June OWLS Tour – Vulnerable
In the month of June, we will be discussing what it means to be vulnerable. To some individuals, being vulnerable could be seen as a sign of weakness, but in fact, vulnerability is actually a sign of strength. In this month’s posts, we will explore what it means to be vulnerable and how certain characters in pop culture glamorize vulnerability. When do we show our vulnerability? How do we express vulnerability? Why should we show vulnerability? These are questions that we will be discussing in our posts featuring characters that show vulnerability and/or sensitivity and what we can learn from them or even our own personal stories.
Be sure to check out Takuto’s post about Sarazanmai – and tomorrow is a whole new month!
To be “vulnerable” is the opposite of “playing it safe”. It is leaving yourself open to attack, injury, or loss. It is a gamble; maybe a calculated risk, maybe a leap of faith. Keeping your guard up all the time is exhausting and limiting. Dropping it can be blissful.
Imagine a world where countries could allow themselves to be vulnerable! How much more resources could be poured into making everyone’s life better and less stressful? (As I lapse into a John Lennon song.)
When you tell your lover your innermost secrets, you are vulnerable. But vulnerability isn’t just confiding in someone you believe will understand. There is some vulnerability in everything we do. The blogger is vulnerable to their readership. The actor is vulnerable to the audience. The employee is vulnerable to the employer. The mountaineer is vulnerable to falls and avalanches. The soldier is vulnerable to the bomb and bullet.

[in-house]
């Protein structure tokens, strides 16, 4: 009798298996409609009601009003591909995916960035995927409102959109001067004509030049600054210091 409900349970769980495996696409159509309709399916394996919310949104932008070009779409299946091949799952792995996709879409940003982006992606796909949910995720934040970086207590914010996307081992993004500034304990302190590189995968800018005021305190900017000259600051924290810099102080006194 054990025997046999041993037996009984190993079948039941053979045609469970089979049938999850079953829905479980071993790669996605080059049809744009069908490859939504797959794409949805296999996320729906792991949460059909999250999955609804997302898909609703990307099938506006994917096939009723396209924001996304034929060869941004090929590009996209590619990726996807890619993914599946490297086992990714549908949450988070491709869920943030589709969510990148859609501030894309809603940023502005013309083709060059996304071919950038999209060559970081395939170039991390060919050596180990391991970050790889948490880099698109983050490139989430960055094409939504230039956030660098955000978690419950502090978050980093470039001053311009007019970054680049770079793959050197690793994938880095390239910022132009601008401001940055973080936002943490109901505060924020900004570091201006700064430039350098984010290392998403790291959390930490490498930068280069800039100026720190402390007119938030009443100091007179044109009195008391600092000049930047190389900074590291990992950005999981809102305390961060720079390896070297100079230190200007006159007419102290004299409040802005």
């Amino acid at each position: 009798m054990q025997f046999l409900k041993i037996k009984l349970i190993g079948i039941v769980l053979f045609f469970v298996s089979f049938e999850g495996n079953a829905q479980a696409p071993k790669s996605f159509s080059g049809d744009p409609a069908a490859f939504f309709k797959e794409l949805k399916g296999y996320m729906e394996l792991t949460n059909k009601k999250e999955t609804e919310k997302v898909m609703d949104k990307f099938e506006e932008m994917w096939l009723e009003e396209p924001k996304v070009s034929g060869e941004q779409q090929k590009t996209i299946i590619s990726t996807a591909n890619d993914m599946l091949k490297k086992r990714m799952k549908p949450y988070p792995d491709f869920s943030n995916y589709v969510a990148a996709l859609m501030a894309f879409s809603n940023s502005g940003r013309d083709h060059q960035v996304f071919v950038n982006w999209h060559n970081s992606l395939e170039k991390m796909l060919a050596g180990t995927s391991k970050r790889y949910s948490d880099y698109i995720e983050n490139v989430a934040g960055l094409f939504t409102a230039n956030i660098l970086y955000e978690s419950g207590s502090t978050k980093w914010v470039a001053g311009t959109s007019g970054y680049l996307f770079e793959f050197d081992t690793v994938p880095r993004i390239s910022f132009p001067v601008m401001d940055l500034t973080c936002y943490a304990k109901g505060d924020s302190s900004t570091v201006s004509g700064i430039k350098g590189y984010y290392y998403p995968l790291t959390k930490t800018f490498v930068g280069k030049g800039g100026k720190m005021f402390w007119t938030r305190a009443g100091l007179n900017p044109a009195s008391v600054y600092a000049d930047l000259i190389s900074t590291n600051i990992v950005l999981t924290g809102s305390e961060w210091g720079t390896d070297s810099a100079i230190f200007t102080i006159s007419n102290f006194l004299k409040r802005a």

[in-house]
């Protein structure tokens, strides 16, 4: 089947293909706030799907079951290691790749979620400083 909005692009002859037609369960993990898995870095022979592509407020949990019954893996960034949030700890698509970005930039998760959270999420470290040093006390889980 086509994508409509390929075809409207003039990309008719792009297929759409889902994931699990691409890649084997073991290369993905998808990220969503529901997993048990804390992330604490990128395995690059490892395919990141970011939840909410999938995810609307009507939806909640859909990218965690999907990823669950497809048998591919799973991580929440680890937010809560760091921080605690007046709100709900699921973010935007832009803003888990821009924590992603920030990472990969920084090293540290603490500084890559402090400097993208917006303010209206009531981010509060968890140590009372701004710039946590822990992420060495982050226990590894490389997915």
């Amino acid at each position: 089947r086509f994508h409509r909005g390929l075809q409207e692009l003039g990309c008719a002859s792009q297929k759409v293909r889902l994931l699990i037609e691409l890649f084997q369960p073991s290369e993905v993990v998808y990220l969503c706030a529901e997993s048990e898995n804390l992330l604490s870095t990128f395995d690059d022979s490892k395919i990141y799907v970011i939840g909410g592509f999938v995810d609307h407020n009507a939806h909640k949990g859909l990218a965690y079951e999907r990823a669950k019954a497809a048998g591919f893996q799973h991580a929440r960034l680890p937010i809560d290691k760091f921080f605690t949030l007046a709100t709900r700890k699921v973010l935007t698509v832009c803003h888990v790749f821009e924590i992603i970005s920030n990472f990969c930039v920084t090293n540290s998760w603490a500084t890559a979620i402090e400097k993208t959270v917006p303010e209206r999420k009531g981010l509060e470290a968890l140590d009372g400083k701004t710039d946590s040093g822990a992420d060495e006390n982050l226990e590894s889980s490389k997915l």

Life itself is “manageing” vulnerability.
Vulnerability is not always a good thing. The tortoise has a shell for a reason.
It doesn’t pay to wander about open and vulnerable in a potentially hostile world. I may love being nude but I’m not going to willingly climb barbed wire or wade thru snow drifts or meet a herd of religious fundamentalists that way. You are stronger if you reduce your vulnerabilities in the presence of danger, however you can. There are times it pays to be a hard target.
Still, the tortoise must stick its neck out if it is to move forward!
Vulnerability, as a choice, is a liberating experience. It can also be a devastating mistake, so, choose wisely. And accept that there will be times your vulnerability will not be appreciated, let alone reciprocated.
Vulnerability can sometimes just be a state of mind. If something leaves you vulnerable to insult, you can mitigate your vulnerability by refusing to accept the insults. Try to let them roll off like water off a duck. (Or in my case, bare skin.) Insults always demonstrate the shallowness of the insulter. Don’t join them.
Everyone is born and lives in a state of vulnerability. The “strength” of an infant or toddler is entirely dependent on the strength of those caring for it. As an adult, we are still dependent on a complex web we call society and vulnerable to its failure. Even the “self-sufficient” survivalist in his/her cabin in the wilderness is vulnerable. Just wait until he/she gets sick or seriously injured or there is a wildfire or the game goes away or the garden fails. Society is a good thing, even for a hermit.
When we choose to be vulnerable, we tell or show someone else something that could be used to harm us. We’ve decided it is safe and we’ll deal with the consequnces if we are wrong.
In return, we hope and pray we are appreciated for who we are. It gives that warm fuzzy feeling inside, that someone likes you as you are and wouldn’t want you to change. The other person has proven their trustworthiness and you can move on to greater intimacy without defenses getting in the way.